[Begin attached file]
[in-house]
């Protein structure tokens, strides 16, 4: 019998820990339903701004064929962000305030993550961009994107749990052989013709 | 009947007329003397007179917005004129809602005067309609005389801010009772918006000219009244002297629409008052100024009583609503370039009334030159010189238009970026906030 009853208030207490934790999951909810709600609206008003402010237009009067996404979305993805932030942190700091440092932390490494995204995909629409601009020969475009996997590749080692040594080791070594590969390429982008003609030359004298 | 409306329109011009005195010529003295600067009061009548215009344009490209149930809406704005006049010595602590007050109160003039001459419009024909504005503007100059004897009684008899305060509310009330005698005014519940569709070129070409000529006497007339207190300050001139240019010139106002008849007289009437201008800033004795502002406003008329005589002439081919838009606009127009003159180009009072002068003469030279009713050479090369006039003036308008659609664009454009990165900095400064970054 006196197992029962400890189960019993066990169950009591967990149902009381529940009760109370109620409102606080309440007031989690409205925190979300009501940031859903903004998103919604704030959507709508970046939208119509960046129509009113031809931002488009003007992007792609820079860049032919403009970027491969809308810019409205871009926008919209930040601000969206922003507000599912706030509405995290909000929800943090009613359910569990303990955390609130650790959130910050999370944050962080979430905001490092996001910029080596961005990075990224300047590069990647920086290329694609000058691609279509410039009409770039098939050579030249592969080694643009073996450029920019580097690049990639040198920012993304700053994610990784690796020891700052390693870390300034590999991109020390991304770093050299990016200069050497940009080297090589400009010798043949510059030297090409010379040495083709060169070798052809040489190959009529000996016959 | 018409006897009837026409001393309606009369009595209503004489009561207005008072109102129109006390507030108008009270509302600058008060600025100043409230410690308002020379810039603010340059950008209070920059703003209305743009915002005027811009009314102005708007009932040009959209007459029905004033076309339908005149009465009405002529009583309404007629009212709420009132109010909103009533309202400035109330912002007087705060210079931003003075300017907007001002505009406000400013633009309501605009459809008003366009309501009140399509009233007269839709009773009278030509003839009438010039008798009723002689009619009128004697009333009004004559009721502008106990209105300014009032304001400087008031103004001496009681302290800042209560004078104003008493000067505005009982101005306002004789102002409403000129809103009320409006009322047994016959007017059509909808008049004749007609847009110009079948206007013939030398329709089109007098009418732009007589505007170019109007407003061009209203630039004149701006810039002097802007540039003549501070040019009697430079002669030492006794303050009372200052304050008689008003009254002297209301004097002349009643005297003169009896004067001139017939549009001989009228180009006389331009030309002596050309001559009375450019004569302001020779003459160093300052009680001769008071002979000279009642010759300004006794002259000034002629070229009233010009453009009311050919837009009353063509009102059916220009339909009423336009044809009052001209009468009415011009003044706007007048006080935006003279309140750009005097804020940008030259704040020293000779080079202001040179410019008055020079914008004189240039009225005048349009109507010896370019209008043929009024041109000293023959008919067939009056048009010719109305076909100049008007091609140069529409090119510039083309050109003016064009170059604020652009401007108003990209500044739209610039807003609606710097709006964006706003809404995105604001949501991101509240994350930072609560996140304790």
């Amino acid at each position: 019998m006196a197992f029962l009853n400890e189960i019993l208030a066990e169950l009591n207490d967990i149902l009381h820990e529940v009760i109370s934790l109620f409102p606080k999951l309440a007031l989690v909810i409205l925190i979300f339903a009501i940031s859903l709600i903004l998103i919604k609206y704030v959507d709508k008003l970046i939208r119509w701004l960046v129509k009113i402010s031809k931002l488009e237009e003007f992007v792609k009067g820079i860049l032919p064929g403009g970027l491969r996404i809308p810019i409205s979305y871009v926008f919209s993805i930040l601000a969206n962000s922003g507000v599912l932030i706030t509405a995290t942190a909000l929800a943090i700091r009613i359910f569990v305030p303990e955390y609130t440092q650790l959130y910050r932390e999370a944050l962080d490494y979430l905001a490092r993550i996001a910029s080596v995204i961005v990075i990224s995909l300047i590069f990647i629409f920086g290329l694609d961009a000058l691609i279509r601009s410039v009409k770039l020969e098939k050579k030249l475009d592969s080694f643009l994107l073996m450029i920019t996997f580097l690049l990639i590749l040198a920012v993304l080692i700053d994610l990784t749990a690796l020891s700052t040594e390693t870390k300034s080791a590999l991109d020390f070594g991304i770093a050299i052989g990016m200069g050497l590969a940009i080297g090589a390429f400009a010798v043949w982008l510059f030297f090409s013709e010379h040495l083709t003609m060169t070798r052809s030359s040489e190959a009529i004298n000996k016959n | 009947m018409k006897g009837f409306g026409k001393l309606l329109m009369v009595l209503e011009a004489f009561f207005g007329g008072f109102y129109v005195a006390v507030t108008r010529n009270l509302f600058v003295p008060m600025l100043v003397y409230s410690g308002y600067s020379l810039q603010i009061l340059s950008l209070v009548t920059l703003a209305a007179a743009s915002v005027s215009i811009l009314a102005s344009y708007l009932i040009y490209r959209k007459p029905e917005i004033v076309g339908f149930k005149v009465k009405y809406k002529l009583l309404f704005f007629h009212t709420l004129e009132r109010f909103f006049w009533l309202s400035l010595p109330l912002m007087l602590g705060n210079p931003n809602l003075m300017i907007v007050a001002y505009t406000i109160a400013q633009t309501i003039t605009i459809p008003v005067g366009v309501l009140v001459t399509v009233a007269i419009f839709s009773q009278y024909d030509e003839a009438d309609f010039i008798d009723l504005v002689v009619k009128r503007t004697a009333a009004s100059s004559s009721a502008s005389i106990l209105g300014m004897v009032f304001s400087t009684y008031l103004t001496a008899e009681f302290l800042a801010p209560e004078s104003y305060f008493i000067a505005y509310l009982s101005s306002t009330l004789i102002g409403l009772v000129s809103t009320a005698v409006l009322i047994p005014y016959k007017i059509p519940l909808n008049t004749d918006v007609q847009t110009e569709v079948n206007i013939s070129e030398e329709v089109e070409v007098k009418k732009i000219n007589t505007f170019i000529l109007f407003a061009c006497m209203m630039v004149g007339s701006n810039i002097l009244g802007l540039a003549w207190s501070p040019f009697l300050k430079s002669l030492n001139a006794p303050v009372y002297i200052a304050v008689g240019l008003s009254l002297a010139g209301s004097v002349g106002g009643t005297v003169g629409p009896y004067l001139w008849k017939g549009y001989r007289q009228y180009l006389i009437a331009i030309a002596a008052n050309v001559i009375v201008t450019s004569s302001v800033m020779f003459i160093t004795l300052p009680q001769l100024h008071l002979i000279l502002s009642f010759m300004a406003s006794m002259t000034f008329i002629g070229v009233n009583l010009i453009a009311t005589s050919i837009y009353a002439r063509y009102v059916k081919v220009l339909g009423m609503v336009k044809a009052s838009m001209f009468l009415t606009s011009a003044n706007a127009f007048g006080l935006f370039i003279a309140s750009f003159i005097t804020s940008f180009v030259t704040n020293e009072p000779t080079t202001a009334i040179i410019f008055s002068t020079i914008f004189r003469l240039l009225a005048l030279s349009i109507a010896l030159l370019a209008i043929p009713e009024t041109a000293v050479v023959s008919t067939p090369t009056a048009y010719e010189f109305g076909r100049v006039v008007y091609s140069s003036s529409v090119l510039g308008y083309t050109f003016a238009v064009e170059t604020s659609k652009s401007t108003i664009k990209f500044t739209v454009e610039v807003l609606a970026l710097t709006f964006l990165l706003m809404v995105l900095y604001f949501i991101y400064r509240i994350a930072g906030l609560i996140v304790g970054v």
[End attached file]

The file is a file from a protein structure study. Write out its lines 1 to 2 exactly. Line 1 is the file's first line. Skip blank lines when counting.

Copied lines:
[in-house]
């Protein structure tokens, strides 16, 4: 019998820990339903701004064929962000305030993550961009994107749990052989013709 | 009947007329003397007179917005004129809602005067309609005389801010009772918006000219009244002297629409008052100024009583609503370039009334030159010189238009970026906030 009853208030207490934790999951909810709600609206008003402010237009009067996404979305993805932030942190700091440092932390490494995204995909629409601009020969475009996997590749080692040594080791070594590969390429982008003609030359004298 | 409306329109011009005195010529003295600067009061009548215009344009490209149930809406704005006049010595602590007050109160003039001459419009024909504005503007100059004897009684008899305060509310009330005698005014519940569709070129070409000529006497007339207190300050001139240019010139106002008849007289009437201008800033004795502002406003008329005589002439081919838009606009127009003159180009009072002068003469030279009713050479090369006039003036308008659609664009454009990165900095400064970054 006196197992029962400890189960019993066990169950009591967990149902009381529940009760109370109620409102606080309440007031989690409205925190979300009501940031859903903004998103919604704030959507709508970046939208119509960046129509009113031809931002488009003007992007792609820079860049032919403009970027491969809308810019409205871009926008919209930040601000969206922003507000599912706030509405995290909000929800943090009613359910569990303990955390609130650790959130910050999370944050962080979430905001490092996001910029080596961005990075990224300047590069990647920086290329694609000058691609279509410039009409770039098939050579030249592969080694643009073996450029920019580097690049990639040198920012993304700053994610990784690796020891700052390693870390300034590999991109020390991304770093050299990016200069050497940009080297090589400009010798043949510059030297090409010379040495083709060169070798052809040489190959009529000996016959 | 018409006897009837026409001393309606009369009595209503004489009561207005008072109102129109006390507030108008009270509302600058008060600025100043409230410690308002020379810039603010340059950008209070920059703003209305743009915002005027811009009314102005708007009932040009959209007459029905004033076309339908005149009465009405002529009583309404007629009212709420009132109010909103009533309202400035109330912002007087705060210079931003003075300017907007001002505009406000400013633009309501605009459809008003366009309501009140399509009233007269839709009773009278030509003839009438010039008798009723002689009619009128004697009333009004004559009721502008106990209105300014009032304001400087008031103004001496009681302290800042209560004078104003008493000067505005009982101005306002004789102002409403000129809103009320409006009322047994016959007017059509909808008049004749007609847009110009079948206007013939030398329709089109007098009418732009007589505007170019109007407003061009209203630039004149701006810039002097802007540039003549501070040019009697430079002669030492006794303050009372200052304050008689008003009254002297209301004097002349009643005297003169009896004067001139017939549009001989009228180009006389331009030309002596050309001559009375450019004569302001020779003459160093300052009680001769008071002979000279009642010759300004006794002259000034002629070229009233010009453009009311050919837009009353063509009102059916220009339909009423336009044809009052001209009468009415011009003044706007007048006080935006003279309140750009005097804020940008030259704040020293000779080079202001040179410019008055020079914008004189240039009225005048349009109507010896370019209008043929009024041109000293023959008919067939009056048009010719109305076909100049008007091609140069529409090119510039083309050109003016064009170059604020652009401007108003990209500044739209610039807003609606710097709006964006706003809404995105604001949501991101509240994350930072609560996140304790």